Step 2 try some family counseling


Even though your daughter is angry she needs her dad and if you try to show her how much you love her she will eventually come around. You should work really hard to keep her now, if you drop the ball now she might drift away and you'll lose her completely this would be a tragedy for both of you. My girl liked counseling, I don't know if it helped her but it kept us together.

Step 3 if the family unit does break down stay in contact & don't judge.
I had to meet my daughter on the banks of the Yarra several times when she wouldn't come home. Make sure you call regularly and take her out whenever possible.

Step 4 Patience.
She will grow out of this horrible stage in about 3 years so if you can maintain some relationship you will be able to have your lovely girl back then.



waitykatie
Toucan
Toucan

User avatar

Joined: 18 Apr 2012
Age: 47
Gender: Female
Posts: 297

18 Jul 2013, 11:41 am

My grandfather was an Aspie (never diagnosed). He died several years ago at the age of 92, having no idea how much his adopted children (son and two daughters) absolutely, viscerally hated him.

I am sure he felt the same for them as you feel for your family. He worked hard to be a good provider. That was how he showed his love, but they felt deeply emotionally neglected. They felt perpetually rejected by him and unable to live up to the expectations they imagined he had. The effect on their psychological development was devastating. It destroyed 3 generations of my family.

His son (my father) slowly went insane. He was as cruel to me and my mother, as (he perceived) his father was cruel to him. This was in fact far more cruel than anything my grandfather actually did or did not do. My father is now basically the Unabomber, psychotic and living in a hole underground in the middle of nowhere. My mother and I haven't spoken to him in years and never will again. He ceased being human years ago.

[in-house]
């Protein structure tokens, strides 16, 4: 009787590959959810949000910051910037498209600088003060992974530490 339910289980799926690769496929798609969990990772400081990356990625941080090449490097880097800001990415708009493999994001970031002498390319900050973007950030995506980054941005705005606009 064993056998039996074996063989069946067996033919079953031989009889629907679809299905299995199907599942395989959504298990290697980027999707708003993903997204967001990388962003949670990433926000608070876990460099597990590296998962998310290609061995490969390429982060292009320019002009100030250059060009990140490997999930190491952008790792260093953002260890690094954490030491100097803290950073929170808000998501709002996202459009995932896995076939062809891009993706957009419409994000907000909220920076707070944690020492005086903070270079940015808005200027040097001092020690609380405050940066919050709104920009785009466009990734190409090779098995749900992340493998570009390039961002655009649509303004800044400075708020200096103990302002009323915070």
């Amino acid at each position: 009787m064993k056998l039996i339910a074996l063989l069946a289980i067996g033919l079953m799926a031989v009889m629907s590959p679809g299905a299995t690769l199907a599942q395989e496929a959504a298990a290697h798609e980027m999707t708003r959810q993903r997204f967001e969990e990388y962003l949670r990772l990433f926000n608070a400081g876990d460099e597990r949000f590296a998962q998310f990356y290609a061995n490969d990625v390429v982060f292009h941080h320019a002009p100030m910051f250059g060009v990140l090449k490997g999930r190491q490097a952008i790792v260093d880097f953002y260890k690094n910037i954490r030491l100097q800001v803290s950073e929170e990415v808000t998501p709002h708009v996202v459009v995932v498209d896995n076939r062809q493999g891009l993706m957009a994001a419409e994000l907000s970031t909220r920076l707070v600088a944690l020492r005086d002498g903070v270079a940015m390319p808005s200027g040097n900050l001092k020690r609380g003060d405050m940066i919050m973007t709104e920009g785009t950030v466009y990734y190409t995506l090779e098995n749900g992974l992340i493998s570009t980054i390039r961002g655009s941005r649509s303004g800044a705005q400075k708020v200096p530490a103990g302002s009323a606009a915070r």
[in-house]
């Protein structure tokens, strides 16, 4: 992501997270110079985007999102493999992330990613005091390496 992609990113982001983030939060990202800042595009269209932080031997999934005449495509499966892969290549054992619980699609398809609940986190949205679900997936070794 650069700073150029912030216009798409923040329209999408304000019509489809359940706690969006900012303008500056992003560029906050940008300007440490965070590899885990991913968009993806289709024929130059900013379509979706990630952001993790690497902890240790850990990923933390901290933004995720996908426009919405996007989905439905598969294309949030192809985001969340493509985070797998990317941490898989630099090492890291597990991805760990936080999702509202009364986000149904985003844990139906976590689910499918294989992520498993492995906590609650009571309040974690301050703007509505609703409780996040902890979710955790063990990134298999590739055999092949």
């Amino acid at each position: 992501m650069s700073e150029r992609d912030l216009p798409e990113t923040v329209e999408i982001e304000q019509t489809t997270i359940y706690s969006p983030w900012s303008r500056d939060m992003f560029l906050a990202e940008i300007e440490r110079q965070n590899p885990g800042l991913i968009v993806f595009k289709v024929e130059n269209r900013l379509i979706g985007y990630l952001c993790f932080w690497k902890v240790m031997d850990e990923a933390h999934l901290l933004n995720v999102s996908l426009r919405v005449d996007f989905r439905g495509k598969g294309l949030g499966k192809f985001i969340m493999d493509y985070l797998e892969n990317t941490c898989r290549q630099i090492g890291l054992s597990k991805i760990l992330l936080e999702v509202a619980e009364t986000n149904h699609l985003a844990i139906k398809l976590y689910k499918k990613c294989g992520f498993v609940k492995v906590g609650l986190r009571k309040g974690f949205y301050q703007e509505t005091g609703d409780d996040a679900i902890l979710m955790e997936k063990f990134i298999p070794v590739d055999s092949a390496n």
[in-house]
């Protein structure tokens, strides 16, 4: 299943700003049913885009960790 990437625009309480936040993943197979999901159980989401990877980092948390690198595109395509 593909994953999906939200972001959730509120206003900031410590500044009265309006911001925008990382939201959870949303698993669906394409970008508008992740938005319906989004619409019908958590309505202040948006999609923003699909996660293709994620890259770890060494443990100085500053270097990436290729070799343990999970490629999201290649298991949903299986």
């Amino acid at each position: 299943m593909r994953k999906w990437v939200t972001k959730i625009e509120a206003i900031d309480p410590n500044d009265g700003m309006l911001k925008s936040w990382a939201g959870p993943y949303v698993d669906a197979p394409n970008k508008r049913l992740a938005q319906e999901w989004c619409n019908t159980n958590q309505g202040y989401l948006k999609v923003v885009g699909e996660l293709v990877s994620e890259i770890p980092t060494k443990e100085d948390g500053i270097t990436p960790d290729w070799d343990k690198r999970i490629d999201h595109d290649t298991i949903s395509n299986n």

My grandfather seemed distant, but he loved me and my mother. It was easier for us to accept him as he was, because we did not have the childhood wounds that my father did. Grandpa would be very upset if he knew that my father lied when he said he'd take care of us, and that my father almost smothered him with a pillow on his deathbed. My father just wanted him to hurry up and die, so he could have the money. His sisters are evil too. The three of them have been failures in life - all they do is fight over the money.

I don't mean to be critical or discouraging, but the time to confront the AS was 12 years ago, when you were diagnosed. Children's fundamental personalities are already fully developed by age 12, so it's likely the damage has already been done. I don't know if it can be undone. If my experience is any measure, your wife and daughter will probably feel that YOU owe them support and encouragement, rather than the other way around. They probably feel that you owe them a lot, in general.

Again, I can only speak from my own experience, but I think a lot of communication will be required - repeatedly and over a long period of time. They need to know how you feel about them, and how much they mean to you. They need to know what your expectations of them are, and ask what their expectations are of you. It may not seem fair, but you'll need to accept the anger. Ask them to explain it, and if there is anything you can do to ameliorate it.

At the same time, they will need to invest effort themselves, to understand AS - that it makes you neurologically different, rather than being something you inflict upon them on purpose, to make them feel bad. They'll need to make an effort to see how you've shown your love in other ways, and accept that there are certain things you just can't do. Be clear that the issue is ability, not willingness.

Do not expect results overnight, or after a few conversations. The process of healing will take a long time - on the order of years. The damage took a long time to accumulate, so it will take a long time to heal.

I'll never know if things would have turned out different, if my grandfather had been diagnosed and made an effort to turn his family around. I think it's a good thing, and a worthy thing, and I think it's wonderful that you're willing to make the effort. Your wife and daughter may be past the point where they are willing to respond to you, but I think they should and I hope they do. I wish you the very best.



LabPet
Veteran
Veteran

User avatar

Joined: 4 Jan 2007
Gender: Female
Posts: 4,389
Location: Canada

18 Jul 2013, 1:43 pm